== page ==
Producer John Ryan worked with a number of bands from different genres -- the Allman Brothers, Santana, Rare Earth, Iron Butterfly, and Styx as well as techno-pop group Animotion -- and his stamp helps steer a veteran group into a new decade. Though there are no original members from the first Pure Prairie League disc, this is the most significant album by the group since their second, Bustin' Out, which featured the hit "Amie" as well as new mainstays drummer Billy Hinds and keyboardist Michael Connor. Vince Gill's second outing with the group lands two Top 40 hits, the exquisite "Let Me Love You Tonight," which hit Top Ten as well as number one adult contemporary, and the driving "I'm Almost Ready," which went Top 35 five months later. Gill writes 60 percent of the material here and shows a talent for crafting pop that ventures out of his country roots. On a non-group composition, the Flower/Sanderfur "I Can't Stop This Feeling," they sound like they've cloned Ambrosia's "Biggest Part of Me," or at least its aura -- and that song was released at this same moment in time. On other titles they've retained (or lifted) the vibe of Firefall and the Eagles to good effect. While the slickness might turn off purists who believe Pure Prairie League was the second coming of the Flying Burrito Brothers, it would be a mistake to generalize and write this important outing off. Firin' Up is a country-pop album that was truly Gill's breakthrough, and outside of its historical importance is highly entertaining. "Janny Lou" is sweet and David Sanborn's brilliant sax work enhances Gill's tender love song, just as it was the frosting on the cake for "Let Me Love You Tonight." "I'm Almost Ready" embraces the Eagles, like their "Already Gone" meeting "Heartache Tonight." Outside of a 1995 hit with Amy Grant, Gill's major mainstream success and crossover appeal is found on this album. Just listen to "Give It Up" to see how he, and Pure Prairie League, could have climbed to even greater heights had they stayed on this pop/country path. There's not a bad track on Firin' Up, an album that's a fine example of adult contemporary, rock, and country formats all merging in the 1980s. More of a classic than it's been given credit for.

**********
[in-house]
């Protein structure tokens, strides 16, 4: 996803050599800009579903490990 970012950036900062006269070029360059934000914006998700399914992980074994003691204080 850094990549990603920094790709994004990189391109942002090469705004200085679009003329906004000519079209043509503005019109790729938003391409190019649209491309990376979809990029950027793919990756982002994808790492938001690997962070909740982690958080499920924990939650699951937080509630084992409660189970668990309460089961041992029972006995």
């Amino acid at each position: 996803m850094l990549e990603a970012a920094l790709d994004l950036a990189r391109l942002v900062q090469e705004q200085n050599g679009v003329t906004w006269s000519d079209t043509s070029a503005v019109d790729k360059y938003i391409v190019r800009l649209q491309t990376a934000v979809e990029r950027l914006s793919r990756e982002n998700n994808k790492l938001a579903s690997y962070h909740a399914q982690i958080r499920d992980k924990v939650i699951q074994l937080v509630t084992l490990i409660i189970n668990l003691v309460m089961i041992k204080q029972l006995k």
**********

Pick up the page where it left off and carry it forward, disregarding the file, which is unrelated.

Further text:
AllMusic Review by Joe Viglione